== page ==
Evaluation metric.

We evaluated generated sentences using an automatic evaluation for each model by perplexity of N-gram (N = 4) language model with the modified Kneser-Ney smoothing and the average of word types. In addition, as a manual evaluation, we subjectively evaluated the fluency of 210 sentences randomly sampled from each system. We performed a pairwise comparison of the output of the two models.

3.2 Results

Quantitative evaluation.

As shown in Table 2, perplexity is lower in the pipeline model than in the end-to-end model. This indicates that the pipeline model produces more fluent results. Moreover, since the number of word types is greater in the pipeline model, it can output a larger variety of sentences than the end-to-end model.

Perplexity word types
End-to-end model 54.9 13.85
Pipeline model 46.9 14.44
Table 2: Perplexity and the average of word types for each generator model.

As for the subjective evaluation, the end-to-end model won 32 times; the pipeline model won 68 times; and there were 110 ties. These results demonstrate that the pipeline model was able to generate sentences with higher fluency than the end-to-end model.

Output example.

The output of each model is shown in Table 3 (Appendix). As in the first example, the end-to-end model sometimes output a same word redundantly in the modifier clause, whereas the pipeline model did not. Also, in the second example, “大手” (“ major ”) in the input sentence changes to “大型” (“ big ”), which is similar but unnatural in the end-to-end model. In addition, as in the third and fifth examples, there were many cases where garbled words appeared in the output of the end-to-end model, resulting in the output sentence becoming syntactically and semantically invalid. Although the pipeline model did not output such a sentence, as in the fourth and fifth examples, it sometimes inserted a modifier clause at an unnatural position and generated a modifier clause not appropriate for the modified noun.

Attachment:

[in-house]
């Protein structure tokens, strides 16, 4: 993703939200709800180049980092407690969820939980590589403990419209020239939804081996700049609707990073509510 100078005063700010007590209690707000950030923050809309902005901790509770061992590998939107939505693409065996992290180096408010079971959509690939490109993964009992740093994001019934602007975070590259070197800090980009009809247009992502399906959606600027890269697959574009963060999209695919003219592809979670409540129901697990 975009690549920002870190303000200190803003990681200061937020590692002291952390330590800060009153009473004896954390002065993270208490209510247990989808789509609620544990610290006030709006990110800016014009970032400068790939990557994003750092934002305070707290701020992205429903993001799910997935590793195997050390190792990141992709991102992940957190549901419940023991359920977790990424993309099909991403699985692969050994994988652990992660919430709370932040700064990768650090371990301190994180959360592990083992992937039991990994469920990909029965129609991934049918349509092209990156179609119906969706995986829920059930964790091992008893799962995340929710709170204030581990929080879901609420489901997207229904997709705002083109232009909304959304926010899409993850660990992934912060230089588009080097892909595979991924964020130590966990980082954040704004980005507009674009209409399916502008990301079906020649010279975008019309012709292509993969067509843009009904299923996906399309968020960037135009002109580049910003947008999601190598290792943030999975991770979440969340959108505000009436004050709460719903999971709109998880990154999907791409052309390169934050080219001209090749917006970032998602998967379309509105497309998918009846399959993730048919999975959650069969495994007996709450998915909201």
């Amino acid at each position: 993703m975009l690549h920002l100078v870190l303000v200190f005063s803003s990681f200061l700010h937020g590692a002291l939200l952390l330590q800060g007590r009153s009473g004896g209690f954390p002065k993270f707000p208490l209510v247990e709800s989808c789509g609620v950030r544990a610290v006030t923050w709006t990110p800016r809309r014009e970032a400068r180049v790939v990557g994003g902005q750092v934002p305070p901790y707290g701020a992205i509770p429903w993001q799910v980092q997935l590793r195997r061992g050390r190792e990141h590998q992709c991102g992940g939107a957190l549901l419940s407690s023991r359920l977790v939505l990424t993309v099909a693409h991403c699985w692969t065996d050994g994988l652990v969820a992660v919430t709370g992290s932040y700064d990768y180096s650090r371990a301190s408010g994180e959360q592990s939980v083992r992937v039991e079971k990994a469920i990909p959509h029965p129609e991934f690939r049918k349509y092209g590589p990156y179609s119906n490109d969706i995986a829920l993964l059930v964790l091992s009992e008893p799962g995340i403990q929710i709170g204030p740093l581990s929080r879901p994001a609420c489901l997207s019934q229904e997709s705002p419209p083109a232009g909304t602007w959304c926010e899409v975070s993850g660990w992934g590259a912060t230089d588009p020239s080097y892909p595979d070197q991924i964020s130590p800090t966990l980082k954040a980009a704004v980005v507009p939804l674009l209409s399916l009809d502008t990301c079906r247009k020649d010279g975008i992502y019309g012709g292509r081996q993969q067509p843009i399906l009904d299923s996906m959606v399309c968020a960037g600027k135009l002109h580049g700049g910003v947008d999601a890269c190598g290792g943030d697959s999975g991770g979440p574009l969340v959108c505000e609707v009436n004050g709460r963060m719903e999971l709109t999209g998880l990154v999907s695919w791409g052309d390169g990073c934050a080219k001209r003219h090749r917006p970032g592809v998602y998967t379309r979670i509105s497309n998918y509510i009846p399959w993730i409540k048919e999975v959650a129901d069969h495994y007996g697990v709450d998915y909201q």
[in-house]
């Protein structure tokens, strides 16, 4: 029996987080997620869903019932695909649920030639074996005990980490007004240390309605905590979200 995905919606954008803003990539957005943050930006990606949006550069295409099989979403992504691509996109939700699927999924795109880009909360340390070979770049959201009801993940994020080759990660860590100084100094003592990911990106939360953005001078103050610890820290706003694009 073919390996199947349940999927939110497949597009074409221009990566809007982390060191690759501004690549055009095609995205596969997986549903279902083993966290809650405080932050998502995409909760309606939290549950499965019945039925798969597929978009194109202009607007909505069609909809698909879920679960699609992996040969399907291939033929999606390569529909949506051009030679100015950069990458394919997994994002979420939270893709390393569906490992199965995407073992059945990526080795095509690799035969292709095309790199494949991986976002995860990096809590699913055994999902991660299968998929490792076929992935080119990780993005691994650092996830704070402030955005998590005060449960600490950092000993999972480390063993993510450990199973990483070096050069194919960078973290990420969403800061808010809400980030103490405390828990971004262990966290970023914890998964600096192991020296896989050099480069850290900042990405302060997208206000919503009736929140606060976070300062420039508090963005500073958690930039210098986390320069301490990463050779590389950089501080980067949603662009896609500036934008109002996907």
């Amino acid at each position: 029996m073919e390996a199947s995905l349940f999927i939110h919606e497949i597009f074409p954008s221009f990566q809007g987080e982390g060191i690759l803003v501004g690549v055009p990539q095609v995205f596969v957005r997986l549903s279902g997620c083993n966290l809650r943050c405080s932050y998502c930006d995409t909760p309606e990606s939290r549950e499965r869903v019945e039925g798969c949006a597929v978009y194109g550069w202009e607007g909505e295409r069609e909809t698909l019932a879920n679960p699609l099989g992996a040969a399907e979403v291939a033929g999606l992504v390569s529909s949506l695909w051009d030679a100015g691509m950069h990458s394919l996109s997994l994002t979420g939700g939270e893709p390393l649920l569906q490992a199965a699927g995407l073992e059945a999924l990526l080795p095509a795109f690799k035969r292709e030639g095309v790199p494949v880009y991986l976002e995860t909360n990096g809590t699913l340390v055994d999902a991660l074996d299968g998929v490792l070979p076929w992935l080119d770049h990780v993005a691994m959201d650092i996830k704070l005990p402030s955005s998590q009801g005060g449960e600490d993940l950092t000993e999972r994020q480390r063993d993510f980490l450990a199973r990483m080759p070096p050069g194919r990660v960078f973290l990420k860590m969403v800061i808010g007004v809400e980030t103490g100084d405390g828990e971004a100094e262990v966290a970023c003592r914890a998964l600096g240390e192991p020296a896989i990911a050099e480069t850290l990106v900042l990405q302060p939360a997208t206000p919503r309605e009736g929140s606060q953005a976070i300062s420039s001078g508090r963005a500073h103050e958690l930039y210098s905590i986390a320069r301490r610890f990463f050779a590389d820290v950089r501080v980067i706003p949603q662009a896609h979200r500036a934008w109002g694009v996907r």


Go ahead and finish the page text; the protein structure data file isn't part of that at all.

The output of the pipeline model in an out-of-domain setting is shown in Table 5 (Appendix). As in the first example, the pipeline model could successfully generate a modifier clause for a word contained in the vocabulary of the model in an out-of-domain context. On the other hand, when a modified word is out-of-vocabulary, there were many cases in which inappropriate modifier clauses were generated as shown in the third example.

4 Discussion

Generation model.

In both the end-to-end model and the pipeline model, it commonly occured that a generic but meaningless modifier clause was inserted to the input sentence. This problem is related to the evaluation metric for selecting models. In this research, we chose the model where BLEU was the highest, but as for the modifier generation task, it is not always possible for the model with the highest BLEU to produce a fluent and diverse modifier clause. As the learning process proceeds, the generated modifier clause tends to vary, whereas loss and perplexity in the development data continue to rise, so that it is necessary to balance the trade-off between fluency and diversity.